Perhaps I’ve gone too far. I’m in an underground cavern beneath Peru. It seems to be a complex maze, perhaps eight chambers wide and over three times as deep. Niece Rhonda has disappeared, along with Quickclaw, our cowardly cat. I am beset by all manner of subterranean creatures in this vast, ancient labrynth. And all because of a rock–the Raj diamond. It was stolen a century ago, and hidden here.
– An excerpt from Pitfall Harry’s diary
Without a doubt, the greatest game ever made for the Atari 2600 was Pitfall II: Lost Caverns. The original Pitfall! set the standard for Atari adventure games as it sent our intrepid hero, an Indiana Jones clone named Pitfall Harry, to a junge where he must avoid the likes of scorpions, crocodiles quicksand and tar pits (amongst other things). The goal of the first game was simply to collect 32 bars of gold in 20 minutes without dying 3 times, a typical Atari-era video game goal. The sequel improves upon nearly every aspect of the original game and far surpasses the competition.
To start, the game actually has a legitimate goal, not some arbitrary point score. Your goal is to collect the Raj diamond, rescue your niece Rhonda and also your cowardly cat Quickclaw (with an added bonus for collecting a rare rat and the usual gold bars). What’s more, you are given an infinite amount of lives and time with which to accomplish these goals (there are scattered checkpoints and when you die, you are transported back to the last one you reached, deducting points as you go). You’re given a few new abilities (like the ability to swim) and you face a new series of hazards, including poisonous frogs, bats, condors and electric eels.
From a technological standpoint, Pitfall II pushed the envelope both visually and musically. It was one of the largest games ever created for the 2600 (a whopping 10k), and it included features like smooth scrolling, an expansive map, relatively high-resolution graphics, varying scenery, detailed animations and a first-rate musical score that was detailed and varied (quite an accomplishment considering that most 2600 games did not feature music at all). Obviously, all of these things are trivial by current standards, but at the time, this was an astounding feat. Indeed, it was only made possible because of custom hardware built inside the game cartridge that enhanced the 2600’s video and audio capabilities.
You start the game in the jungle. In a perverse maneuver, the game’s designers made sure that you could see Quickclaw (one of your primary objectives) immediately beneath your starting point, but to actually reach him you must traverse the entire map!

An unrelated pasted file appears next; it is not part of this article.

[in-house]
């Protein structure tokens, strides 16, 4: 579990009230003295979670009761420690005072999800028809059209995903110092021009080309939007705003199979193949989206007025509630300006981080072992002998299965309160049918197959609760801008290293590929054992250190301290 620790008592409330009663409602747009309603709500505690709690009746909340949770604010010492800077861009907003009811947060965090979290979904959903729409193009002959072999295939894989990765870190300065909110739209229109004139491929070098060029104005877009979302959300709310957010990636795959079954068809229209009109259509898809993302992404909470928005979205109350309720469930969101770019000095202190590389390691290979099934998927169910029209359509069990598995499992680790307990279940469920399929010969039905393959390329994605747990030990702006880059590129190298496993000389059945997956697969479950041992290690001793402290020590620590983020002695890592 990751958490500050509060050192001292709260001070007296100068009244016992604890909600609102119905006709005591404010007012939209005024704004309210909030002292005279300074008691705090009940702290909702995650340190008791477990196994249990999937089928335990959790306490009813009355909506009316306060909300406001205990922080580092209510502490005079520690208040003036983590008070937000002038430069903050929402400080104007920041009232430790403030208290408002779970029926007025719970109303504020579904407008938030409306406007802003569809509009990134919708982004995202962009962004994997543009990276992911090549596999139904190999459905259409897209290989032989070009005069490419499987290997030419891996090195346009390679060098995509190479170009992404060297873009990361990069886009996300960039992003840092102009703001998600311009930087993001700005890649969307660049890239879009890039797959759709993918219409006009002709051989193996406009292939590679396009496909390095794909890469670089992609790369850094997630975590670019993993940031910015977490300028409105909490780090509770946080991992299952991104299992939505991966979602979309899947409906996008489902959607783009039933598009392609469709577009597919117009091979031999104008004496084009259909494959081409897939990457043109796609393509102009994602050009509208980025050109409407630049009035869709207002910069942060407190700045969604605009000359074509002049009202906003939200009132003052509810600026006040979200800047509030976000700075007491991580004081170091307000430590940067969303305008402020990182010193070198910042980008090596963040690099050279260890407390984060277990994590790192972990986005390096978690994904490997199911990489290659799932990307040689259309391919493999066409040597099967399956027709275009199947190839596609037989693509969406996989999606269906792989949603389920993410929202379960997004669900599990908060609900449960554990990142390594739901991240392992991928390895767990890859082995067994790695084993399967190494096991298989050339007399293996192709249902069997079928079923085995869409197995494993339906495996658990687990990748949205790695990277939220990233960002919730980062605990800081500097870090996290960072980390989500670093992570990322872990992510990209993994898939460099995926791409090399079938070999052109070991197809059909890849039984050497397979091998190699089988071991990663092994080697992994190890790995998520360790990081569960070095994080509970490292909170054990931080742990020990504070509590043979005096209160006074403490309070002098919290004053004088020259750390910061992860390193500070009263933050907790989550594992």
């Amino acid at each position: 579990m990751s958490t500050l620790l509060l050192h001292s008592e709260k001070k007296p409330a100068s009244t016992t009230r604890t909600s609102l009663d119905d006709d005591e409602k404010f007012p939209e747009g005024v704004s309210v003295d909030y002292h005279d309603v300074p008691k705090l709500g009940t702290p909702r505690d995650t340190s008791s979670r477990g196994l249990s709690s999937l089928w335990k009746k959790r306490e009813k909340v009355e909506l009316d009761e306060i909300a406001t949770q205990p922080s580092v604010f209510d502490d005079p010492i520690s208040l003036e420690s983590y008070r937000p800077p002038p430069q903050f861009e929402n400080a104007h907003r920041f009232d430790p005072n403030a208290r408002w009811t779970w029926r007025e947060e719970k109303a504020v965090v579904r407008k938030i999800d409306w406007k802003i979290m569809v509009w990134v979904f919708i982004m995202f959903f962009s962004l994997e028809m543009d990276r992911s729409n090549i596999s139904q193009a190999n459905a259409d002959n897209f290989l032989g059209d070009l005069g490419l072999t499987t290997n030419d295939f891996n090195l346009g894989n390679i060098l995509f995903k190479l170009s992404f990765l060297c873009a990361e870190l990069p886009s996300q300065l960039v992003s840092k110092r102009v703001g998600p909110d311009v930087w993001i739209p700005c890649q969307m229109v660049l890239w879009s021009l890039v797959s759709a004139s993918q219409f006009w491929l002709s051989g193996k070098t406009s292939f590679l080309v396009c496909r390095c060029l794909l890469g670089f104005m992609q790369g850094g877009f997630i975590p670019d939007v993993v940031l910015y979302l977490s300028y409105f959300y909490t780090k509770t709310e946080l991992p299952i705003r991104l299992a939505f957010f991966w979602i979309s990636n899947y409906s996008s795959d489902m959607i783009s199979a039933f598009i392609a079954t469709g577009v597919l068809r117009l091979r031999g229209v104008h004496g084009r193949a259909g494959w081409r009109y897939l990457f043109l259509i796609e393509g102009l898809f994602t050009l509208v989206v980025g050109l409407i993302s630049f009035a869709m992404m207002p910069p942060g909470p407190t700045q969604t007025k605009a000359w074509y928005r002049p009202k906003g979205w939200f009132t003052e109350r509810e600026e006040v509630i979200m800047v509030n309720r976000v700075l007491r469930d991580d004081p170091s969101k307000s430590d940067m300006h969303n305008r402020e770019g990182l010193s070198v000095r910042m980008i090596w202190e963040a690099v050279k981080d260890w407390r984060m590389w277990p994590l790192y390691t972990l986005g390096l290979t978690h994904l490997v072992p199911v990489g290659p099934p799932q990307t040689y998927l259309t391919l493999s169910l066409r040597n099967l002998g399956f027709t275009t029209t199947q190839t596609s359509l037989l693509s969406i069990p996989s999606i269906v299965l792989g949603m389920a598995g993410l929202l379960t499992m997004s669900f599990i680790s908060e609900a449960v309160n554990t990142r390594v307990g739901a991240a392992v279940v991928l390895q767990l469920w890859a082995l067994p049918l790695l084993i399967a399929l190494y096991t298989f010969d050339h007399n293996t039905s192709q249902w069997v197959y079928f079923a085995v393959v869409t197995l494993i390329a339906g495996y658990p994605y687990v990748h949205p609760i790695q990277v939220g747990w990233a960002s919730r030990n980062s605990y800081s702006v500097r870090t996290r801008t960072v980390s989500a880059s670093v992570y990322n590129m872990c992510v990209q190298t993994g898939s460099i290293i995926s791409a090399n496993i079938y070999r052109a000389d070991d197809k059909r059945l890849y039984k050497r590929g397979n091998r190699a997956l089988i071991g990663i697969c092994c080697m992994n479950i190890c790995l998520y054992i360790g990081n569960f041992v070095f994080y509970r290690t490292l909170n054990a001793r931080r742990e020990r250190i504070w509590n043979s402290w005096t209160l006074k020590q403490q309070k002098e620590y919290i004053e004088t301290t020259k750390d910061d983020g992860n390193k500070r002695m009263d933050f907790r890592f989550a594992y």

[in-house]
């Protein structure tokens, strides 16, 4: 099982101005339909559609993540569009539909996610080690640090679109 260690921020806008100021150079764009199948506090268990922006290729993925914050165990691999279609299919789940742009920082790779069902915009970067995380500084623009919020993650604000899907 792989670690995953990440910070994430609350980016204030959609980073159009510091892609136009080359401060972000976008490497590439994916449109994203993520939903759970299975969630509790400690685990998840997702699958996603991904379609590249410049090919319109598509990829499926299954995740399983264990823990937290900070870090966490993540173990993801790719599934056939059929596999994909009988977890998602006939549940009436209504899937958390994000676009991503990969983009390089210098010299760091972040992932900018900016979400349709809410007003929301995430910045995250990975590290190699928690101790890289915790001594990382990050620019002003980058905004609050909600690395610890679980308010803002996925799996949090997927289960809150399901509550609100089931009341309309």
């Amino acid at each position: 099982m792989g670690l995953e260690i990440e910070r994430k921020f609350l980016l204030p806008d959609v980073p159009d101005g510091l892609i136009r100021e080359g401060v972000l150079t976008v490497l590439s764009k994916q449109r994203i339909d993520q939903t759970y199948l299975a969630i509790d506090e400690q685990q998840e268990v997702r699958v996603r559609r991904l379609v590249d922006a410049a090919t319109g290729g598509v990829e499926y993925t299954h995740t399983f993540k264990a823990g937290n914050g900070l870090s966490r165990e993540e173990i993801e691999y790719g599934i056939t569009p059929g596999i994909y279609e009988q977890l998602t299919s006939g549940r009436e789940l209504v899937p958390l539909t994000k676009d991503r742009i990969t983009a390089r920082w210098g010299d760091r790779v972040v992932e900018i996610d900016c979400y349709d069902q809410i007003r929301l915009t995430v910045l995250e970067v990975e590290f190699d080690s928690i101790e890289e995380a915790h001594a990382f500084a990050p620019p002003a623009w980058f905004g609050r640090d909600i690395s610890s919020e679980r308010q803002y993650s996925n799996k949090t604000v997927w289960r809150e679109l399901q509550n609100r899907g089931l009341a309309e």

Again, the sequel imbues Pitfall Harry with a few extra abilities, including the ability to swim. Naturally, this benefit does not come without danger, as shown by the electric eel swimming along side our hero (you can’t see it in the screenshot, but the eel alternates between a white squiggly line and a black squiggly line, thus conveying it’s electric nature). Also of note is the rather nice graphical element of the waterfall.
As you explore the caverns, you run across various checkpoints marked with a cross. When you touch a cross, it becomes your new starting point whenever you die.
At various points in the game you are faced with a huge, vertical open space. Sometimes you just have to jump. One of the great things about this game, though, is that there is a surprising amount of freedom of movement. You could, if you wanted, just take the ladder down to the bottom of the cavern instead of jumping (though at one point, if you want to get the Raj ring, you’ll need to face the abyss). Plus, there are all sorts of gold bars hidden around the caves in places that you don’t have to go. Obviously, there are a limited number of specific paths you can take – it’s no GTA III – but given the constraints at the time, this was a neat aspect of the game.
Another innovation in Pitfall II is Harry’s ability to grab onto a rising balloon and ride it to the top of the cavern (a necessary step at one point), dodging bats along the way. A pretty unique and exciting sequence for its time.
The valiant Pitfall Harry, about to rescue his neice Rhonda.
The designers’ cruel sense of placement strikes again. I can see the Raj diamond, but how do you get there? Luckily, the game’s freedom of movement allows you to backtrack if you want (and when you want).
The final portion of the map is still, to this day, challenging. Up until this point in the game, you’ve only had to dogde a bat here, a condor there. This section requires you to really get your timing and reflexes in order, as you must complete a long sequence of evasions before you get to the top. Nevertheless, success was imminent.
Naturally, the game does not hold water compared to the games of today in terms of technology or gameplay, but what is remarkable about this game is how close it got. And that it did so at a time when many of these concepts were unheard-of. Sure, there are still some elements taken from the “Do it again, stupid” school of game design, but given the constraints of the 6 year old hardware and the fact that nearly every other game ever released for the console was much worse in this respect, I think it’s worth cutting the game some slack (plus, as Shamus notes in the referenced post, these sorts of things are still common today!)
Everything about this game, from the packaging and manual (which is actually an excellent document done in the style of Pitfall Harry’s aformentioned diary) to the graphics and music to the innovative gameplay and freedom of movement, is exceptional. Without a doubt, my favorite game for the 2600. Stay tuned for the honorable mentions!